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When the story of Theranos founder Elizabeth Holmes’s alleged fraud broke, I wasn’t surprised. Having dozens of classmates from college and business school who embrace the “hustle” of start-up life, I’ve seen my peers do questionable things for their chance to make it big. Holmes’s trial began last month. She faces up to 20 years in prison and millions of dollars in fines. Yet, while the former Silicon Valley star may finally face accountability, the “fake it ‘til you make it” ecosystem that embraced her remains fully intact across spheres of ambition, whether political, social, or entrepreneurial.
Following developments in the Theranos case as a student in the Harvard Kennedy School’s Master’s of Public Policy program, I’ve begun to see similar threads between Holmes’s company, which she built to a $9 billion valuation, and Harvard’s school of government — a country club shrouded in academia.
Elizabeth Holmes promised her board, her investors, and her employees that they would change the world. It’s the underlying premise of the Kennedy School’s mission to do just that. However, the lack of rigor at HKS, at least for its flagship MPP program, is an open secret. While Theranos is accused of criminal conduct, the Kennedy School remains a well-regarded institution. The scale of deceit may be meaningfully different, but these houses of cards share alarmingly similar tactics. Just as Theranos churned out fake blood tests, HKS churns out lofty credentials without merit.
First, Holmes stacked her board with political heavyweights like former Secretary of State George Shultz and former Secretary of Defense General James Mattis. This lent her credibility as a young college dropout trying to build a blood empire. At the Kennedy School, we have another former Secretary of Defense Ash Carter and former U.N. Ambassador Samantha Power. The legitimizing effect is similar for a relatively nascent graduate school, when compared to other types of graduate programs founded in the 1800s. Despite this high-profile veneer, many Kennedy School professors are not remotely comparable to the established academic field-leaders affiliated with Harvard’s esteemed, centuries-old Faculty of Arts and Sciences.
Second, Holmes refused to release data that would have exposed her early on, saying that the “Edison” machine, Theranos’s main blood-testing innovation, could not be judged by or held to industry standards. It was in a class of its own. The Kennedy School seems to make the same argument, refusing to allow anyone to peg their MPP program to other similar or substitute graduate programs. HKS does not publish, for example, the average GRE/GMAT scores or the GPA break-downs of admitted students. Most top law schools and business schools provide this information in great detail. While test scores and GPA are certainly only part of a larger picture, it’s concerning that the Kennedy School chooses not to be transparent about these metrics. After all, if these metrics reflected well on the HKS MPP class, it’s hard to believe they would not be publicized. Ultimately, it was data that showed the Edison to be a scam that helped contribute to Theranos’s downfall.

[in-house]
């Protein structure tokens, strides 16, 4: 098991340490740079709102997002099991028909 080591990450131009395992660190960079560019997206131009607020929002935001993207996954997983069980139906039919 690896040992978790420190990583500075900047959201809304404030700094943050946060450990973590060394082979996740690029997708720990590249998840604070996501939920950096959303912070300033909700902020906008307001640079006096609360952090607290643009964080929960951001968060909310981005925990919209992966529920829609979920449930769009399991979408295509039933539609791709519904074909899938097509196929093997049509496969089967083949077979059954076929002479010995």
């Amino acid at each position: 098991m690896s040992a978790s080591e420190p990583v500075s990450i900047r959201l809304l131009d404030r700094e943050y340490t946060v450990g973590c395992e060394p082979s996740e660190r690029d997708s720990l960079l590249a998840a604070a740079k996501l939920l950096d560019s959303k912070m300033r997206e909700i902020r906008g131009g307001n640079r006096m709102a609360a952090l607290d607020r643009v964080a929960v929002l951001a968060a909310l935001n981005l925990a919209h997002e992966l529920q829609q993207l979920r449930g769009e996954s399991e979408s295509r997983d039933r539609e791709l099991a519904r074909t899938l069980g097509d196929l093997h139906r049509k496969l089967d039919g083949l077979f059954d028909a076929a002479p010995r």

Third, when Holmes realized the Edison simply couldn’t perform, she began running blood tests on her competitor’s machines and using that output to provide clients with their results. After a year in the MPP program — a surface-level exposure to topics like economics, statistics, ethics, and more — we finally spent the last few weeks in a policy analysis class advertised to us as intensive. The entire policy analysis framework taught in the course was written and designed by Eugene Bardach, a professor at the Goldman School of Public Policy at the University of California at Berkeley. This is no small thing for those who understand the, at times even petty, lengths schools like Harvard go to emphasize their dominance over an academic field.
Customers used Theranos’s blood tests to make critically important decisions about their healthcare. The inaccuracy of the tests led some to make life-altering, harmful, decisions. Employers, voters, and prospective students take signals from Harvard credentials to make decisions about policy and leadership. Local governments hire HKS alumni expecting that the MPP credential holds a certain merit. In reality, from my experience, most students come from dissimilar academic backgrounds compared to adjacent graduate programs, complete AP-level coursework, and get rubber-stamped as policy leaders for completing a program where anything below a B- is failing — and, to my knowledge, almost nobody fails. As we experience a global leadership crisis, it’s important the public not rely on Harvard’s MPP program until the school commits to higher standards of vetting and rigor.
Kaivan K. Shroff is a fourth-year joint-degree student at the Harvard Kennedy School and Harvard Law School.
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